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Boyce's Book Breaks Down Berea's Buildings

Dr. Robert Boyce, Berea College Professor of Art, recently had a book published in honor of Bereaís sesquicentennial.

Dr. Robert Boyce

The book, Building a College, An Architectural History of Berea College, takes an up-close look at the history of the collegeís buildings since its founding in 1855. The book includes photographs illustrating the history of design, construction and use of college facilities over 150 years.

Dr. Boyceís book, several years in the making, is available for purchase at the Berea College Bookstore.

BCnow spoke to Dr. Boyce about his book and his experience in authoring it.

BCnow: Why did you decide to compile the book?

Boyce: When I came to campus and was hired by Willis Weatherford in 1981, sometime in 1983 he asked if I would consider writing a history of the Collegeís architecture. As an architectural historian and one interested in this architecture, I said yes, but I had a dissertation to finish writing and I had a book already in the works, so such College research would have to come later.

Then Shannon Wilson, found in the archives, a survey map of the Berea College campus created by the Olmstead Associates. The present administration had no idea that we had any connection with Olmstead out of Boston. That contact occurred because in 1904, with the Day Law, Bereaís Board of Trustees decided to build another campus, the Lincoln Institute. The Olmsteads were working in Louisville at the time. It was kind of logical to ask the Associates to come to a site about fifteen or twenty miles out of Louisville, to survey it and propose a landscape for the Lincoln Institute. That map discovery served as a kick in the pants.

I put up an exhibition in 1993 at the Traylor Art Building, and with that exhibition I decided this was a topic I really needed to work on; I had finished the dissertation, been granted tenure and had a book under my belt. I kind of promised myself that during the summer months, when I supposedly had less involvement in the campus, Iíd work on the book. It took me 13 years to complete the book.

BCnow: That was going to be my next question, how long did it take you to complete, and it seems like it was the better part of 25 years.

Boyce: There were numbers of summers where, though I didnít have teaching responsibilities, we had construction projects going on; someone had to be present at the art building summer after summer. One colleague said sheíd worked here for six years and for the past five weíve been involved with construction on the art building. And weíre doing it again this summer.

BCnow: What has the process been like? Has it been rewarding, how have you felt about the project as it has gone along?

Boyce: Weíre fortunate on this campus to actually have an archive. Itís an archive that is not only personal to the campus, but itís also an archive for government papers as well as various other regional schools. Because materials were to some extent relatively available, there were lots of buildings on which virtually nothing has been recorded. In some instances I could find no photographs of buildings that are on the Olmsted diagrams and maps, interesting lapses occurred, oftentimes cost was hidden. That was sometimes difficult to ferret out. I used diaries, I used letters, and I used Board of Trusteesí minutes and Presidentís correspondences. An enormous archive of Olmsted materials is still in Boston; their archive is also at the National Library in Washington, D.C. In time I went to both those locations to find illustrations of materials from about 1914-15 to about 1920. So, considerable numbers of papers could be found elsewhere than just on our campus.

I guess part of the joy Ė as an historian Ė was finding the information; I prefer in some ways to do the research, not the writing. So in that sense I guess thatís the fun part of pulling together materials, itís the finding of materials, the research.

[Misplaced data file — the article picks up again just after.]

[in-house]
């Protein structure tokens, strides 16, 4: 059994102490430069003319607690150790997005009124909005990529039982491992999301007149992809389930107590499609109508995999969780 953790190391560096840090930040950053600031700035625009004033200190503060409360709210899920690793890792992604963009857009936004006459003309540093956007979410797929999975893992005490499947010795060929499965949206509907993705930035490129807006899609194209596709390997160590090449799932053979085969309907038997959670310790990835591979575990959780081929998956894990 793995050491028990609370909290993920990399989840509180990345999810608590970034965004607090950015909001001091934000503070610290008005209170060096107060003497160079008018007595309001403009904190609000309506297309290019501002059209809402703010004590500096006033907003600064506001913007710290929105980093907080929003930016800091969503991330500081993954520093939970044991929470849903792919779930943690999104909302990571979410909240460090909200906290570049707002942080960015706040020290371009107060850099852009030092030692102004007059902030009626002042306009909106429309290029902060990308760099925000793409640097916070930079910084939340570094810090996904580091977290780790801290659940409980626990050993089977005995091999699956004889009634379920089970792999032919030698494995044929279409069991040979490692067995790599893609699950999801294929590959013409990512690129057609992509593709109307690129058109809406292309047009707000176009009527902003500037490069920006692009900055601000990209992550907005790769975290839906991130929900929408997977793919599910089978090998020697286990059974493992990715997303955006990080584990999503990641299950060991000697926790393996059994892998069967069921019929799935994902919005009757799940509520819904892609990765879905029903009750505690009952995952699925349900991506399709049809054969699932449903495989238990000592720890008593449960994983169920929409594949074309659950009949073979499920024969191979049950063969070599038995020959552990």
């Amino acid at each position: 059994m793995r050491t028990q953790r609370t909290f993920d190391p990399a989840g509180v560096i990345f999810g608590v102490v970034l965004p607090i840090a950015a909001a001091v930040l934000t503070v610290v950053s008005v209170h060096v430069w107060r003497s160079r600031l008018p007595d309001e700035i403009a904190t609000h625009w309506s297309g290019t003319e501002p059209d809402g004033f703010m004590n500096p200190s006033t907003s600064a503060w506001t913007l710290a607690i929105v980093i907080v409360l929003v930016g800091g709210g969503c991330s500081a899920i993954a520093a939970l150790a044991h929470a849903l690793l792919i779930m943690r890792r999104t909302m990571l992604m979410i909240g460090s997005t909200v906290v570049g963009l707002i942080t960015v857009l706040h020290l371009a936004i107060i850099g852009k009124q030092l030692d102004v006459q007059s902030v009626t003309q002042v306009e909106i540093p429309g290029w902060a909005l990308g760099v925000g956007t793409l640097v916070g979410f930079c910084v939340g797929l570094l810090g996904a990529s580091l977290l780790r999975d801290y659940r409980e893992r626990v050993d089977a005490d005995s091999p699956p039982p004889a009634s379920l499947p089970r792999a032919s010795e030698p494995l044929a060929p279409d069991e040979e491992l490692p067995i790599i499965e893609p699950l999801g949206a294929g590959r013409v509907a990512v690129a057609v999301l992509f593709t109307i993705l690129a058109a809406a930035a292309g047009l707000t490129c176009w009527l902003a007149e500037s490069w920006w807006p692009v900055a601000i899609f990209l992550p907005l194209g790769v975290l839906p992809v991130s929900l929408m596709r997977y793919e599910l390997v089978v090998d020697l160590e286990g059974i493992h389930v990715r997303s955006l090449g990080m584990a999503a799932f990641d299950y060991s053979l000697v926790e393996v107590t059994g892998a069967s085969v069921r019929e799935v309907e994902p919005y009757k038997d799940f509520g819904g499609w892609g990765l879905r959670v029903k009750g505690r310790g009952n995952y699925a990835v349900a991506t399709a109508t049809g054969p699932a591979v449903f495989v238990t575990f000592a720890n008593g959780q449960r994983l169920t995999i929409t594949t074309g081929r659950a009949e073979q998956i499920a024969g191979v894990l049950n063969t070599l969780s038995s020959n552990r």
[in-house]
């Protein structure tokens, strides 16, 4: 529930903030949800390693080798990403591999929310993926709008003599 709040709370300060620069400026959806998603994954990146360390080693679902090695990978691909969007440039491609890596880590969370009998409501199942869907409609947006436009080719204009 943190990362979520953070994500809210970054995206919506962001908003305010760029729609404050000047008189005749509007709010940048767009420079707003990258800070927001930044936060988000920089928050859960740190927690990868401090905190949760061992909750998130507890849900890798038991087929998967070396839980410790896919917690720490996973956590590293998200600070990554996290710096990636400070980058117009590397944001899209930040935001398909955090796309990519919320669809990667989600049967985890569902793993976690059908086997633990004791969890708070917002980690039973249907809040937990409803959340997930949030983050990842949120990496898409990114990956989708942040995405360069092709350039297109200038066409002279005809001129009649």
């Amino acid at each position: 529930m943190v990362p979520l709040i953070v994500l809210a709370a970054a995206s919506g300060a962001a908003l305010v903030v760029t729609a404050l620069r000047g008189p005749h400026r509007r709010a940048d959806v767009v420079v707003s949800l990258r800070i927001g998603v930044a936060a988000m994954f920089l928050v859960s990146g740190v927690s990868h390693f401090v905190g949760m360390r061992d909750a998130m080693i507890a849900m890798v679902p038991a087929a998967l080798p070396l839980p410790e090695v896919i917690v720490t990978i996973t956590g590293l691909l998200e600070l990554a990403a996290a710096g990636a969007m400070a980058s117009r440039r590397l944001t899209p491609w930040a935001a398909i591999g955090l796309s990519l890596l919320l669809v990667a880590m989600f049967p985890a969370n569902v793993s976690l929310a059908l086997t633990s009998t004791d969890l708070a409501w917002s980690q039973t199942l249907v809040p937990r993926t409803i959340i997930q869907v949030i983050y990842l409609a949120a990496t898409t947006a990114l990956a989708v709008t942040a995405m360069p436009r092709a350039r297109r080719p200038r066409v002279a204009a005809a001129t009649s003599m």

BCnow: How has the reaction to the book been?

Boyce: I would say itís been very positive. Numbers of people have given me new facts and information; others have commented on how handy the text and illustrations have been for finding information. Itís been positive.

BCnow: Now that you have the finished product in your hand Ė almost 25 years of work Ė how do you feel?

Boyce: Itís kind of joyous. In some ways itís been a self imposed responsibility that Iíve always known was there, but never could find the time to complete; thereís been some frustration in finding blocks of time to work on the project. However, it has been a worthwhile project for me and I think ultimately will be a critical piece of material for the campus. Since this has been our Collegeís Sesquicentennial and Iíve been on sabbatical, I now had that block of time I needed to complete the manuscript and pull the illustrations together. And so it is completed!

BCnow: You mentioned President Weatherford Ė and when he spoke to you in í82 Ė did he spark your interest in Bereaís architecture, or were you interested before that?

Boyce: I would say I was interested before that. As an architectural historian my interests related to the American depression era; quantities of our buildings were built during the 1930s--the Hutchins administration. A number of critically important buildings were built during the Frost administration and even the Fairchild administration. But when you look around campus, I would say the core of our buildings were actually built during the Ď30s.

The Board of Trustees made a decision that our campus would be Georgian in style. When you look around campus, virtually all our buildings Ė Fairchild, Lincoln, Edwards Ė are not that, but those were also of the earlier administration. But from the 1920s on, there is a consistency that has made it the handsome campus it actually is.

During the latter part of the Weatherford administration some International Style buildings were constructed---the Industrial Arts Building, Dana, the Alumni Building and ultimately the Art Building Ė at least sections of it. There are style variations that have begun to appear on campus. My interest as an architectural historian has always been there; thus, I was the logical person to be working on such a topic.

BCnow: Is the book set up chronologically or alphabetically by building?